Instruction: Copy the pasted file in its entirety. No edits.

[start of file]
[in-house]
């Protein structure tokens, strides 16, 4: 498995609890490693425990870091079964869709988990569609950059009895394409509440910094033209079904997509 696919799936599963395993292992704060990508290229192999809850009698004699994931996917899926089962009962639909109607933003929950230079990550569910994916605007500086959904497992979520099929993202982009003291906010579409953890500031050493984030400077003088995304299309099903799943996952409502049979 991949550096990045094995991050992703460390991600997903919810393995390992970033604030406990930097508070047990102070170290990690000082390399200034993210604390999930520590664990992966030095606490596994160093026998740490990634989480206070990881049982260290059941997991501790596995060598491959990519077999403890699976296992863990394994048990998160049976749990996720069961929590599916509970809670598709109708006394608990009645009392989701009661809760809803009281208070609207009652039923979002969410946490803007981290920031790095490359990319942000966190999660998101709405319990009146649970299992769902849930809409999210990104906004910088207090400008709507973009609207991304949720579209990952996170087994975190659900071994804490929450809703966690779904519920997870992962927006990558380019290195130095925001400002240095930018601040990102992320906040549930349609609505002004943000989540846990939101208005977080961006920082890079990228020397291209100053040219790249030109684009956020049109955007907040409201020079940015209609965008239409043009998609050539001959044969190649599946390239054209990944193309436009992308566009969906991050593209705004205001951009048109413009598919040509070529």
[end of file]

[in-house]
């Protein structure tokens, strides 16, 4: 498995609890490693425990870091079964869709988990569609950059009895394409509440910094033209079904997509 696919799936599963395993292992704060990508290229192999809850009698004699994931996917899926089962009962639909109607933003929950230079990550569910994916605007500086959904497992979520099929993202982009003291906010579409953890500031050493984030400077003088995304299309099903799943996952409502049979 991949550096990045094995991050992703460390991600997903919810393995390992970033604030406990930097508070047990102070170290990690000082390399200034993210604390999930520590664990992966030095606490596994160093026998740490990634989480206070990881049982260290059941997991501790596995060598491959990519077999403890699976296992863990394994048990998160049976749990996720069961929590599916509970809670598709109708006394608990009645009392989701009661809760809803009281208070609207009652039923979002969410946490803007981290920031790095490359990319942000966190999660998101709405319990009146649970299992769902849930809409999210990104906004910088207090400008709507973009609207991304949720579209990952996170087994975190659900071994804490929450809703966690779904519920997870992962927006990558380019290195130095925001400002240095930018601040990102992320906040549930349609609505002004943000989540846990939101208005977080961006920082890079990228020397291209100053040219790249030109684009956020049109955007907040409201020079940015209609965008239409043009998609050539001959044969190649599946390239054209990944193309436009992308566009969906991050593209705004205001951009048109413009598919040509070529």